The Super Bowl that could have been?

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As the final 0:10 ticked off the clock in Seattle (due to an ill-advised Marques Colston miracle-attempt), the Saints were left to wonder ‘what if’.

For the second time this year, New Orleans was bested by what proved to be a superior unit in the emerald city. They made massive strides from their first matchup though, and it’s not outrageous to think that a play here or there could have sent the Saints back on the road for the NFC Championship matchup with the 49ers instead of a date with the sofa.

Had that been the case, the Saints would enter the championship with an abundance of confidence. They topped the ‘9ers in November 23-20 in the Super Dome, holding Colin Kaepernick to under 200 yards of total offense. Despite San Francisco being one of the warmer teams in the playoffs, a win in Seattle would have given the Saints all the momentum they needed to march to victory at home.

Now, four days away from Super Bowl XLVIII, we would have spent the last week arguing for a super-relocation for Brees’ and Manning’s sake, and pundits would argue over both quarterback’s (and overall offenses) limitations in the elements.

But come Sunday at 6:45, how would a Saints vs. Broncos Super Bowl play out?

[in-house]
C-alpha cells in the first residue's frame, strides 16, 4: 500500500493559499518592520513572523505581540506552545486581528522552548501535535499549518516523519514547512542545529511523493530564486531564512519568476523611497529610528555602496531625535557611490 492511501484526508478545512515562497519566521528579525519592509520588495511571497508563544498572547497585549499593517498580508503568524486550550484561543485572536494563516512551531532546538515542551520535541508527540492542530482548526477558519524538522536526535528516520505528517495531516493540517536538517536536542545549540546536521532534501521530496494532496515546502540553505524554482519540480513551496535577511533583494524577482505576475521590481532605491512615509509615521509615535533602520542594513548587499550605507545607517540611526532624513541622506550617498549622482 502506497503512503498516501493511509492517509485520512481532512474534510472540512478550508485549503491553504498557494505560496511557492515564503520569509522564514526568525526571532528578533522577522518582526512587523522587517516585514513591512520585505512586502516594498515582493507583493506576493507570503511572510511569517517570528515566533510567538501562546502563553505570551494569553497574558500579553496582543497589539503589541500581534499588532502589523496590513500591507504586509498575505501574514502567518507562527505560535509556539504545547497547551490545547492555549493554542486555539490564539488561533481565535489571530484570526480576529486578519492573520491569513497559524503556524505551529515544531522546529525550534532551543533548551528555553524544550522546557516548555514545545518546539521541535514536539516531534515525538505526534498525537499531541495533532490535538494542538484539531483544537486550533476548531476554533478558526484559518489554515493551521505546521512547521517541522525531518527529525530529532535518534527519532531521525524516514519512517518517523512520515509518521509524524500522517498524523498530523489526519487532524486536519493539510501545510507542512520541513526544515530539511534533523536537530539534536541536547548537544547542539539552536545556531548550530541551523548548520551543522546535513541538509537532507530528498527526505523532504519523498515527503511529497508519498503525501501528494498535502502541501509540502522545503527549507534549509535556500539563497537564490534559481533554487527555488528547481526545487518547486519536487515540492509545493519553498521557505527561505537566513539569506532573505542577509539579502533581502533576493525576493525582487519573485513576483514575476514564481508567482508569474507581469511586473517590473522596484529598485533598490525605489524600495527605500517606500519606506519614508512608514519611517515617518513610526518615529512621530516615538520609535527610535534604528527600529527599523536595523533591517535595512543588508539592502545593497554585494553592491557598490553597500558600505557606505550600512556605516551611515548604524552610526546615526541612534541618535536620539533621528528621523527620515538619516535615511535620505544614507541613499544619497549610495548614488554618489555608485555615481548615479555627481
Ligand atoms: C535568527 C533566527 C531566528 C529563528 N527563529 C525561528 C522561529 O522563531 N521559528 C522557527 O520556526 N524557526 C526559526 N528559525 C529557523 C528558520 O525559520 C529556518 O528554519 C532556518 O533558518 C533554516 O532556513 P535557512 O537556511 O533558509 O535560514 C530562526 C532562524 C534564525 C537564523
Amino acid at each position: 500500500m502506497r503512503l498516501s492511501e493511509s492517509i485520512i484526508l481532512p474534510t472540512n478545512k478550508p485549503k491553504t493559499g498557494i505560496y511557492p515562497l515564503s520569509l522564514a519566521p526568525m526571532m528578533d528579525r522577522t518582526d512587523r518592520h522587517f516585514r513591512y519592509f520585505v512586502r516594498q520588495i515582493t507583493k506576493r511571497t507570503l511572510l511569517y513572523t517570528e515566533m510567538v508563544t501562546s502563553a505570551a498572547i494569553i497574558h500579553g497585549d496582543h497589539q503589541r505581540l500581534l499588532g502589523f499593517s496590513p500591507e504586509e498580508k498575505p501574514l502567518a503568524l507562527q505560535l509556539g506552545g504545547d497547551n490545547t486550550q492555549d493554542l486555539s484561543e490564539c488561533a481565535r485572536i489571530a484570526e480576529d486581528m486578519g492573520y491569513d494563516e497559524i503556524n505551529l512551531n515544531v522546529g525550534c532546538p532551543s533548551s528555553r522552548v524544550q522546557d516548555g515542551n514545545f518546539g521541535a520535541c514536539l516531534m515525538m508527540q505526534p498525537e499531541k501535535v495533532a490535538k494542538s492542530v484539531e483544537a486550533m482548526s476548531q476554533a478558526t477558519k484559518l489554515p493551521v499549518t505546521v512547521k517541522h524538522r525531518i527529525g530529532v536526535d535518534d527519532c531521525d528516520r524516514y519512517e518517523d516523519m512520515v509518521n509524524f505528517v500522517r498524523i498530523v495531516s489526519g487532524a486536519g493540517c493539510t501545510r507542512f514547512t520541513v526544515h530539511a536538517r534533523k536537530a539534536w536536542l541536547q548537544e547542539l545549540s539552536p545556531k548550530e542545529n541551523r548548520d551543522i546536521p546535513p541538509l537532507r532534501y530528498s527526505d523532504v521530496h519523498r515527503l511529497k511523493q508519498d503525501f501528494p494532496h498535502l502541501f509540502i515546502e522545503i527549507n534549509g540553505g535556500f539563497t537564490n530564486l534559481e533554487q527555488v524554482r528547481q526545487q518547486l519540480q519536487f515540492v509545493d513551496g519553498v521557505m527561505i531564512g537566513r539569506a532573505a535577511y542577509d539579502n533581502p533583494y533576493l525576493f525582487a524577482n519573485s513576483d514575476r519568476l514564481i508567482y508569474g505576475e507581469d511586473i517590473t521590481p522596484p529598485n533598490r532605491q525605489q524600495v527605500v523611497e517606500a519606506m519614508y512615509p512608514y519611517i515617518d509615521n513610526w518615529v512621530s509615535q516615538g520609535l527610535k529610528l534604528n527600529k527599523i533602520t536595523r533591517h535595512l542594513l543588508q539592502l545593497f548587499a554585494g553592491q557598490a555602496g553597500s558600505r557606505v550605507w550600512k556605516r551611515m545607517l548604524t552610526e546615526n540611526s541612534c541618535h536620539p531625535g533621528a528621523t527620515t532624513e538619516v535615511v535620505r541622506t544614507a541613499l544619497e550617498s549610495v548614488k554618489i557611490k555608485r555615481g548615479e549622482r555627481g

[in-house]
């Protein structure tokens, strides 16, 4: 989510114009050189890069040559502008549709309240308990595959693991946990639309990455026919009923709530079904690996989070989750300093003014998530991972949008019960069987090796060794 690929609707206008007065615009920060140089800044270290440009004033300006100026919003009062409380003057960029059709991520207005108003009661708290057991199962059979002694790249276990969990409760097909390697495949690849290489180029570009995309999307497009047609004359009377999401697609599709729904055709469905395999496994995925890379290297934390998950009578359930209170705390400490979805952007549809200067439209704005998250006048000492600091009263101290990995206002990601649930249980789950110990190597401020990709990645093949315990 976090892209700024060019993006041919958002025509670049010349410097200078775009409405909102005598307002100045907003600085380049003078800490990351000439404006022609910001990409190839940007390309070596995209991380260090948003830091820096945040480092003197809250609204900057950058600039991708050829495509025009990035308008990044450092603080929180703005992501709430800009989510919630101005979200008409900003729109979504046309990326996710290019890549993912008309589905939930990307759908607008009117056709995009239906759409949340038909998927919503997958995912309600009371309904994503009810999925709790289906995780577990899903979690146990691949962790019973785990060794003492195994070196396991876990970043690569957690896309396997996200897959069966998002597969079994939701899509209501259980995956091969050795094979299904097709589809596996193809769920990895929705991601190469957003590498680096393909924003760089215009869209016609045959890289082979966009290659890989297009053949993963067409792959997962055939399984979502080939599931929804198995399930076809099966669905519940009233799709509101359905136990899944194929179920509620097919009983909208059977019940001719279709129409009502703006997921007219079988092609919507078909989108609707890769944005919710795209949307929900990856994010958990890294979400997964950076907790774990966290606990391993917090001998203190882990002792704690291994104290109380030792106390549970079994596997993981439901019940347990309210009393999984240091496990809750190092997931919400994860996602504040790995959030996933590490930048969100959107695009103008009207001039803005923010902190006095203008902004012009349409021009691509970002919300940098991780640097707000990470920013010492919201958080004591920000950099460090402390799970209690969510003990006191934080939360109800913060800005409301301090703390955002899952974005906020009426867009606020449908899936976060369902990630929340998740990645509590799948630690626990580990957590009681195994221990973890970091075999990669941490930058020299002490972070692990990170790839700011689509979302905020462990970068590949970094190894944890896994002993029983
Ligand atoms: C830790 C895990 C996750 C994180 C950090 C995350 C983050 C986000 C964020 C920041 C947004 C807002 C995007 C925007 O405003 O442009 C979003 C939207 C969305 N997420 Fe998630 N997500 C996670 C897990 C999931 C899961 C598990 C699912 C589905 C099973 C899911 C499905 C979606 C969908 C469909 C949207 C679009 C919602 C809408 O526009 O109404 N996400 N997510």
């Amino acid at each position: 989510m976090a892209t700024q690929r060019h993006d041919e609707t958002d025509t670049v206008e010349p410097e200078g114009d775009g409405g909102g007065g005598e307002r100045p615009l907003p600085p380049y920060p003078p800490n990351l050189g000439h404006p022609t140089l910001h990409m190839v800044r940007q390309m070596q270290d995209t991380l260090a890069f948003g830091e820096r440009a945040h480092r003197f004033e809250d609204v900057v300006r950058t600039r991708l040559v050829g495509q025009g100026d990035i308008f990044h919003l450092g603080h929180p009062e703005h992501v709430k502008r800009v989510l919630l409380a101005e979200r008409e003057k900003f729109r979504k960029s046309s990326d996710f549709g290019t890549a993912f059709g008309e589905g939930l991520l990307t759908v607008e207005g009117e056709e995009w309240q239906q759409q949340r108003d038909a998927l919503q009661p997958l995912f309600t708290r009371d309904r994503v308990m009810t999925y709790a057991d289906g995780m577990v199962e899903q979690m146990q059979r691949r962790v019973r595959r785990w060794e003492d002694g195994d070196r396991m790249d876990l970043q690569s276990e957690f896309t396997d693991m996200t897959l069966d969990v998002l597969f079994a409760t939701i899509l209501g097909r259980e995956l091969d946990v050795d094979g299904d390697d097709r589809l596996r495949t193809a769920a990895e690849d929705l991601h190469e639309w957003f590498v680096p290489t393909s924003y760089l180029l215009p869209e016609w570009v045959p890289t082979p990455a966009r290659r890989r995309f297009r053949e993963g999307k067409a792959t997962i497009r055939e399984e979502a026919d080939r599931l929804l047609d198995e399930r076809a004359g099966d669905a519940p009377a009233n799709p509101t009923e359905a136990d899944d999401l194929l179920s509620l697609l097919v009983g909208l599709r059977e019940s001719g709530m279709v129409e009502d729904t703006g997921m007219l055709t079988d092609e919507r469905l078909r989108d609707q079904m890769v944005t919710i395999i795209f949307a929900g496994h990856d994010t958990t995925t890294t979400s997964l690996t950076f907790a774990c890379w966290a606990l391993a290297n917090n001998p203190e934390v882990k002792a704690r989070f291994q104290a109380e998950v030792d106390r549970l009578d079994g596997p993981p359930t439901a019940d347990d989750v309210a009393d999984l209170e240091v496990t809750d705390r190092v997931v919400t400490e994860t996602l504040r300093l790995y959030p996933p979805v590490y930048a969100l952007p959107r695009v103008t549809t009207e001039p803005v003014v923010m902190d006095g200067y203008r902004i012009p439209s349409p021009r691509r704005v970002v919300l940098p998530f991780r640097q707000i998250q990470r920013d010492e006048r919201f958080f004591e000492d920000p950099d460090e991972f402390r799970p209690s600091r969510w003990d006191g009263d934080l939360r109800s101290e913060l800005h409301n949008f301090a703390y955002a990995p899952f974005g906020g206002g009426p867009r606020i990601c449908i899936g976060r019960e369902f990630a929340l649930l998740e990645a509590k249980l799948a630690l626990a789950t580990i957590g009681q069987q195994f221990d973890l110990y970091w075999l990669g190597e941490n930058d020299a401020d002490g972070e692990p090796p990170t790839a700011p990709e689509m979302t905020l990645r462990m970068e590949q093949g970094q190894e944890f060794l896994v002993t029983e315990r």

We open on a field rife with frost.

The Broncos, sporting their traditional home orange, stick out like the pylons in the end zone.

The Saints, in crisp whites, blend in seamlessly to the fabric of the landscape.

This matchup pits the league’s best offense against its fourth best defense. That may not be quite as appealing as number one versus number one, but the matchup is a bit more complex than rankings alone.

Rob Ryan likes creates pressure on the quarterback by bringing exotic blitzes and confusing the opposing offensive line and quarterback alike. Seattle, although perhaps more potent, is much more traditional in its pass rush.

You’re not going to confuse Peyton Manning; however, that extra wrinkle created by Ryan and the athletic front seven at his disposal makes for one more situation Manning needs to prepare for.

On the other side of the ball, the Saints are the league’s fourth best offense, and through the air they’re second to only the Broncos. Despite Russell Wilson’s athleticism, New Orleans presents a much tougher opponent than Seattle’s 17th ranked offense, and the one place Denver has struggled mightily on defense is in the secondary.

Add to that the loss of their most reliable defensive back in Chris Harris and this matchup looks to lean heavily towards the Saints.

History would also give a slight edge to the Saints (if history can give an edge in the first place). The Saints and Drew Brees are 1-0 against Manning-led teams in Super Bowls, beating the Colts in Super Bowl XLIV circa 2009.

Statistically Manning played a pretty great game, completing nearly 70% of his passes for 333 yards and a touchdown. However, he also through the game-clinching pick-six to then-Saint Tracy Porter that sealed the Saints’ first Super Bowl victory.

That game took place in a rain-soaked Miami, which although is not the same as 30 degrees and snowing it also isn’t a climate-controlled dome. In the (relative) elements Brees was able to find the endzone two times while only throwing seven total incompletions and no interceptions.

As for how that translates to this year, there are only a few comparisons to make.